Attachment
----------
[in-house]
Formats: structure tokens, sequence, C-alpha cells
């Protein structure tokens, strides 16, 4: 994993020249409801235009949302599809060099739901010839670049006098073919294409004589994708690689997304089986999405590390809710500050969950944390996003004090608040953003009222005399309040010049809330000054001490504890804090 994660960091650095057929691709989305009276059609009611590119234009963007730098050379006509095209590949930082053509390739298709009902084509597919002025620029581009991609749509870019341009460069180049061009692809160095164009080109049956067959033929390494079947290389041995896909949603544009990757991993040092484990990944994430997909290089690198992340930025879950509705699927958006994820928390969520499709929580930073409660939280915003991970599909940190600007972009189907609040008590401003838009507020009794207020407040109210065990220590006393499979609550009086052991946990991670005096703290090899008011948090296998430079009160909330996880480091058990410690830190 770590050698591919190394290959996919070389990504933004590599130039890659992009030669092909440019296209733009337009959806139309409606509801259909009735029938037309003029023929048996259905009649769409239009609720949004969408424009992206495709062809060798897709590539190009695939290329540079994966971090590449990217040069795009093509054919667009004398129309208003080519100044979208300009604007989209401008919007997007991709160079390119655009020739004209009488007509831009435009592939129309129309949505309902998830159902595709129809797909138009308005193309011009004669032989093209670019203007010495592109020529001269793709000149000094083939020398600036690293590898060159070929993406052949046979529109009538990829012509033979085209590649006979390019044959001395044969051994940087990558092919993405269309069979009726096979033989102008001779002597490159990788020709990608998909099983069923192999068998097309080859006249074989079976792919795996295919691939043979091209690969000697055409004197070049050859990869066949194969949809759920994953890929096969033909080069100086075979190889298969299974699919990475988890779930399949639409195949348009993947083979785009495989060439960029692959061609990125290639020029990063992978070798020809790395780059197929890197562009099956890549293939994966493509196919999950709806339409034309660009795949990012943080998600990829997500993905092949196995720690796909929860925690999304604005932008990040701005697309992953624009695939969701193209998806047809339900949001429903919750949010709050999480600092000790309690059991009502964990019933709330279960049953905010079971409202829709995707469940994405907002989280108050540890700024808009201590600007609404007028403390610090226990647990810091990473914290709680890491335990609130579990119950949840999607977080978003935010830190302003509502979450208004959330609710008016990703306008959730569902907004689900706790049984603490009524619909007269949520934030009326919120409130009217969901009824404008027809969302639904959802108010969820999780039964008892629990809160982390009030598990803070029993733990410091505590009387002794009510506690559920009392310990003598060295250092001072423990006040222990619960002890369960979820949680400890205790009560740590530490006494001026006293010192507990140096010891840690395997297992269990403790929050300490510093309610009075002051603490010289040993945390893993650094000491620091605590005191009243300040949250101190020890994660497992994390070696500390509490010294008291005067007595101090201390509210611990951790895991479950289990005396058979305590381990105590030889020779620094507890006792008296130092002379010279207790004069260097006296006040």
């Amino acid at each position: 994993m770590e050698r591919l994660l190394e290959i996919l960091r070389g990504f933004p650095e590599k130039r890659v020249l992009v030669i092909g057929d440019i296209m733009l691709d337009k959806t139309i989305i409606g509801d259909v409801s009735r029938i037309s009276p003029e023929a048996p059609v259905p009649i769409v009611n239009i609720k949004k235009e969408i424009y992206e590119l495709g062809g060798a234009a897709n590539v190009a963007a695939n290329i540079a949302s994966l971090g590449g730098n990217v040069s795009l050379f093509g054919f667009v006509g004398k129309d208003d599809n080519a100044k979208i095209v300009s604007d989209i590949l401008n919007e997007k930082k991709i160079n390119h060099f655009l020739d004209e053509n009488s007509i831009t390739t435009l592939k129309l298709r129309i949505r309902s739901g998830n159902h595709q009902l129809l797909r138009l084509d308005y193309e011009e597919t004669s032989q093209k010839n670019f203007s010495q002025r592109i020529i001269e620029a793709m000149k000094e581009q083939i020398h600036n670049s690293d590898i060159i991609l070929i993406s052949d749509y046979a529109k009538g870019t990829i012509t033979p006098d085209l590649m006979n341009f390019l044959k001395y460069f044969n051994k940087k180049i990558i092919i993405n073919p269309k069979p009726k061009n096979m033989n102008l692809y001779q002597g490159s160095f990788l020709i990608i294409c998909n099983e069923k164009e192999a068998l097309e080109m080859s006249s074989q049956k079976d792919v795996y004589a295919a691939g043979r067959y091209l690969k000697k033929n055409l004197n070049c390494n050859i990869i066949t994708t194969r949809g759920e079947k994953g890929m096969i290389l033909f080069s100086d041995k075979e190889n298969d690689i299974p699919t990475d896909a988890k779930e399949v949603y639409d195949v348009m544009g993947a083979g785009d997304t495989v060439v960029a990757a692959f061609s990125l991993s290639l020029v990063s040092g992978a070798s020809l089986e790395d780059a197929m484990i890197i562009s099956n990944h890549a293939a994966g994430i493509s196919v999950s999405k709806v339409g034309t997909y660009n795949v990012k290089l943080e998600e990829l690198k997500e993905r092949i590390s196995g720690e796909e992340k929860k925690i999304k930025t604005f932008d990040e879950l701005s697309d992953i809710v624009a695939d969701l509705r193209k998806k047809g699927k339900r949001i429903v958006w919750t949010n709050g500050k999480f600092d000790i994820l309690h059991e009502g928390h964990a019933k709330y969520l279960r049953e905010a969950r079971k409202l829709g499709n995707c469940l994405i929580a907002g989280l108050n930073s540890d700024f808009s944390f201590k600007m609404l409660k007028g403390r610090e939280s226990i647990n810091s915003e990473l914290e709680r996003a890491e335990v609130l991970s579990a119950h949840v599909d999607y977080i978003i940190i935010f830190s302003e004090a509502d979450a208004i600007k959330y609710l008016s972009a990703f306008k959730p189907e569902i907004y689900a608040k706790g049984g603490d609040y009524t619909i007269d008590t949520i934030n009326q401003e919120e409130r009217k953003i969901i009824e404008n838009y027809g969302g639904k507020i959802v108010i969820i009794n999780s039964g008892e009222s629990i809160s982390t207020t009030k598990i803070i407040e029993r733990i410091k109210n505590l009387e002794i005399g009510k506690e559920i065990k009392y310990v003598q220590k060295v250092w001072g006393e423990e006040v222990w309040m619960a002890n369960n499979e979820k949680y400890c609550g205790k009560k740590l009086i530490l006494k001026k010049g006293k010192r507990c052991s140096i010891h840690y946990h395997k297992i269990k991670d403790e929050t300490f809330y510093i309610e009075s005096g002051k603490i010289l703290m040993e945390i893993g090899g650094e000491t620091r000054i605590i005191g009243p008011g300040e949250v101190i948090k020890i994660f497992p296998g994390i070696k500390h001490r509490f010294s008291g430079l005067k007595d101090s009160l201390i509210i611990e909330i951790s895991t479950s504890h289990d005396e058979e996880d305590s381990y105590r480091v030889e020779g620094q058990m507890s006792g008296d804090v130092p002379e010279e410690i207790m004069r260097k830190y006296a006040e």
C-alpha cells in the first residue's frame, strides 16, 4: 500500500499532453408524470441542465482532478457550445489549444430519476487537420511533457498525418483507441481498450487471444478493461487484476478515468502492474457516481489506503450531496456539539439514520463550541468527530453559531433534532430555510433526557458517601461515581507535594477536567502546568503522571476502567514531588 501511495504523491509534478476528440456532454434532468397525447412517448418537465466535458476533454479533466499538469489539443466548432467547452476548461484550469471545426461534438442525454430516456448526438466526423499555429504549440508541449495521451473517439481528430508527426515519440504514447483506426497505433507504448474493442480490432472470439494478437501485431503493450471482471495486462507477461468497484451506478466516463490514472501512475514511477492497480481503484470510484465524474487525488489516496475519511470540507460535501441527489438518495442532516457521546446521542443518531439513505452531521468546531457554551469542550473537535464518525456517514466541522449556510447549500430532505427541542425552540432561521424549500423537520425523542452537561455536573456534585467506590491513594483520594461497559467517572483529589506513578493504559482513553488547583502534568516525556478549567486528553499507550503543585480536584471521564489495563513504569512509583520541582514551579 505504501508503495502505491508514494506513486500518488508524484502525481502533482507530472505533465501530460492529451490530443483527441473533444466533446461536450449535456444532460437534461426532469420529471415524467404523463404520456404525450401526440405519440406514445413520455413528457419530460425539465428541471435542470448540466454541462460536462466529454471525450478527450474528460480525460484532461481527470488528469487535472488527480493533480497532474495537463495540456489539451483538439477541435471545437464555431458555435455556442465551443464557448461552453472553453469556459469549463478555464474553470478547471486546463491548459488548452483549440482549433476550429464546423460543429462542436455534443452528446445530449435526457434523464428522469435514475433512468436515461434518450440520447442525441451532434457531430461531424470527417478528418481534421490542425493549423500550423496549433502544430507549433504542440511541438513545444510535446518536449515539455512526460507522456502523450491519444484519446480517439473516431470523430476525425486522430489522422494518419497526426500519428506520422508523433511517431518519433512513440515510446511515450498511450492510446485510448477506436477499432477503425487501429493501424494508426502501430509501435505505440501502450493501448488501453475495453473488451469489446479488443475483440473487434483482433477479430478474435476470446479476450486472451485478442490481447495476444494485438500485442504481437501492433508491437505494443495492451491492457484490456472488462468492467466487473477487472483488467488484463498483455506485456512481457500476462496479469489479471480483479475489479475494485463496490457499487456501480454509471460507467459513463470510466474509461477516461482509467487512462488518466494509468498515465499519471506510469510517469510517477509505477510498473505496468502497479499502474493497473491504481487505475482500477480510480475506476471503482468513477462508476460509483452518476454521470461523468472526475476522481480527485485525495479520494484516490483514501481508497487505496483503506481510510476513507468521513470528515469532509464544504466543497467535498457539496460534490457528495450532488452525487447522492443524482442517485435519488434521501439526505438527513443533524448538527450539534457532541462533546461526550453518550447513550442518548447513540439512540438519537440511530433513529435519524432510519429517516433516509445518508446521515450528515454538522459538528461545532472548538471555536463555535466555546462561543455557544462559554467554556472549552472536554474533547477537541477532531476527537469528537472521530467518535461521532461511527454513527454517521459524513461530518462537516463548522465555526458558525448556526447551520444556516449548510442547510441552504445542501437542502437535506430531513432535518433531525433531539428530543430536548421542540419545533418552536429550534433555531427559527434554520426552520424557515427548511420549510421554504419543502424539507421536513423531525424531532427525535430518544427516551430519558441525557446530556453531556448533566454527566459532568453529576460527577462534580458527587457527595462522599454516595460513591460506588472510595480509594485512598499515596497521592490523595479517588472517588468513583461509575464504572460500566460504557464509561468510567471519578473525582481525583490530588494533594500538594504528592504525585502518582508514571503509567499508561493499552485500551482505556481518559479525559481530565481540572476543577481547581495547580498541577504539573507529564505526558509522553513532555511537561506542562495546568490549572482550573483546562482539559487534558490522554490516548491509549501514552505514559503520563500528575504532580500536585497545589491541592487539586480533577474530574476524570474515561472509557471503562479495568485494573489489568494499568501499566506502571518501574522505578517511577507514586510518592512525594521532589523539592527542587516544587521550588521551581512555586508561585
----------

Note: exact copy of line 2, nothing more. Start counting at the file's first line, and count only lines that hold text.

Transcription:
Formats: structure tokens, sequence, C-alpha cells